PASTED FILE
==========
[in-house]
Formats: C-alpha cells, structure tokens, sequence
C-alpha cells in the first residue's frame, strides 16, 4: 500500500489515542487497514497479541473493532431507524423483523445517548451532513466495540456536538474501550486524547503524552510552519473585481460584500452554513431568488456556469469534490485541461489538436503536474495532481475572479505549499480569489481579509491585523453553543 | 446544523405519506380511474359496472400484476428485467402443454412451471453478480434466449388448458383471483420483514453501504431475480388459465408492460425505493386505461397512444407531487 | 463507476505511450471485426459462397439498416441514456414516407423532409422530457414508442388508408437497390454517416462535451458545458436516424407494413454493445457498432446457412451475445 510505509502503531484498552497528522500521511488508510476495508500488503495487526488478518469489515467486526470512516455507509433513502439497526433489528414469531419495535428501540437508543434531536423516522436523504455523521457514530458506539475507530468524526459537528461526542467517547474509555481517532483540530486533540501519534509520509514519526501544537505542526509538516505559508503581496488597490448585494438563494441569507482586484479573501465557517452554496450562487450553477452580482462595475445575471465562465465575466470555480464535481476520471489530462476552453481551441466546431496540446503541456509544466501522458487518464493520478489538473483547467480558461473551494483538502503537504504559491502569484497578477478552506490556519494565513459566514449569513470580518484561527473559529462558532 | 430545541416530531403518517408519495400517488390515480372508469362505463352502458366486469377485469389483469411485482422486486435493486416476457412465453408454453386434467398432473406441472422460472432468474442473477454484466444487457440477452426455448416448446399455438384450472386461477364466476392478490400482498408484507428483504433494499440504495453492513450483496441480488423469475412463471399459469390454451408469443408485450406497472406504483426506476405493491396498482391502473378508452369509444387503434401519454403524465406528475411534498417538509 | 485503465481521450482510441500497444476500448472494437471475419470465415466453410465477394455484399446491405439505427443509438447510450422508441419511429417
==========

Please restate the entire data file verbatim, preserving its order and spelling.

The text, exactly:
[in-house]
Formats: C-alpha cells, structure tokens, sequence
C-alpha cells in the first residue's frame, strides 16, 4: 500500500489515542487497514497479541473493532431507524423483523445517548451532513466495540456536538474501550486524547503524552510552519473585481460584500452554513431568488456556469469534490485541461489538436503536474495532481475572479505549499480569489481579509491585523453553543 | 446544523405519506380511474359496472400484476428485467402443454412451471453478480434466449388448458383471483420483514453501504431475480388459465408492460425505493386505461397512444407531487 | 463507476505511450471485426459462397439498416441514456414516407423532409422530457414508442388508408437497390454517416462535451458545458436516424407494413454493445457498432446457412451475445 510505509502503531484498552497528522500521511488508510476495508500488503495487526488478518469489515467486526470512516455507509433513502439497526433489528414469531419495535428501540437508543434531536423516522436523504455523521457514530458506539475507530468524526459537528461526542467517547474509555481517532483540530486533540501519534509520509514519526501544537505542526509538516505559508503581496488597490448585494438563494441569507482586484479573501465557517452554496450562487450553477452580482462595475445575471465562465465575466470555480464535481476520471489530462476552453481551441466546431496540446503541456509544466501522458487518464493520478489538473483547467480558461473551494483538502503537504504559491502569484497578477478552506490556519494565513459566514449569513470580518484561527473559529462558532 | 430545541416530531403518517408519495400517488390515480372508469362505463352502458366486469377485469389483469411485482422486486435493486416476457412465453408454453386434467398432473406441472422460472432468474442473477454484466444487457440477452426455448416448446399455438384450472386461477364466476392478490400482498408484507428483504433494499440504495453492513450483496441480488423469475412463471399459469390454451408469443408485450406497472406504483426506476405493491396498482391502473378508452369509444387503434401519454403524465406528475411534498417538509 | 485503465481521450482510441500497444476500448472494437471475419470465415466453410465477394455484399446491405439505427443509438447510450422508441419511429417